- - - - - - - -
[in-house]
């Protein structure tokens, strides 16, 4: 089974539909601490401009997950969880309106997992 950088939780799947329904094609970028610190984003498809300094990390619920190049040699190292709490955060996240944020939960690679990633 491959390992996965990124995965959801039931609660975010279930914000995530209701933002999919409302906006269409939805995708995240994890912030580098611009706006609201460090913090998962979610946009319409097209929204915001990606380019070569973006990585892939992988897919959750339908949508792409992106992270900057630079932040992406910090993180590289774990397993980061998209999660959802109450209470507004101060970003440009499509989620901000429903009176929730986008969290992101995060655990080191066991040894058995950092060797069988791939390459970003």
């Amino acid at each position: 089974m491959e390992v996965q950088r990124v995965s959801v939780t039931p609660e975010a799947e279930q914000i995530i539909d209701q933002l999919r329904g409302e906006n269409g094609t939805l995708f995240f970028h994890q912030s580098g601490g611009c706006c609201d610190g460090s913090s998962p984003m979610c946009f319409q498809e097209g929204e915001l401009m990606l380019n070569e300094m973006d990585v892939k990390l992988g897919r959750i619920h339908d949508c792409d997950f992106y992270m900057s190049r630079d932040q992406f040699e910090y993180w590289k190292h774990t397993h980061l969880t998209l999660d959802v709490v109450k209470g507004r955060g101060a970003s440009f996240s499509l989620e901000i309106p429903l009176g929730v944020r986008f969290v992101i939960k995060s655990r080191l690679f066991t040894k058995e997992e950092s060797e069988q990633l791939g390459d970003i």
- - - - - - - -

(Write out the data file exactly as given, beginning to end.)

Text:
[in-house]
């Protein structure tokens, strides 16, 4: 089974539909601490401009997950969880309106997992 950088939780799947329904094609970028610190984003498809300094990390619920190049040699190292709490955060996240944020939960690679990633 491959390992996965990124995965959801039931609660975010279930914000995530209701933002999919409302906006269409939805995708995240994890912030580098611009706006609201460090913090998962979610946009319409097209929204915001990606380019070569973006990585892939992988897919959750339908949508792409992106992270900057630079932040992406910090993180590289774990397993980061998209999660959802109450209470507004101060970003440009499509989620901000429903009176929730986008969290992101995060655990080191066991040894058995950092060797069988791939390459970003």
């Amino acid at each position: 089974m491959e390992v996965q950088r990124v995965s959801v939780t039931p609660e975010a799947e279930q914000i995530i539909d209701q933002l999919r329904g409302e906006n269409g094609t939805l995708f995240f970028h994890q912030s580098g601490g611009c706006c609201d610190g460090s913090s998962p984003m979610c946009f319409q498809e097209g929204e915001l401009m990606l380019n070569e300094m973006d990585v892939k990390l992988g897919r959750i619920h339908d949508c792409d997950f992106y992270m900057s190049r630079d932040q992406f040699e910090y993180w590289k190292h774990t397993h980061l969880t998209l999660d959802v709490v109450k209470g507004r955060g101060a970003s440009f996240s499509l989620e901000i309106p429903l009176g929730v944020r986008f969290v992101i939960k995060s655990r080191l690679f066991t040894k058995e997992e950092s060797e069988q990633l791939g390459d970003i």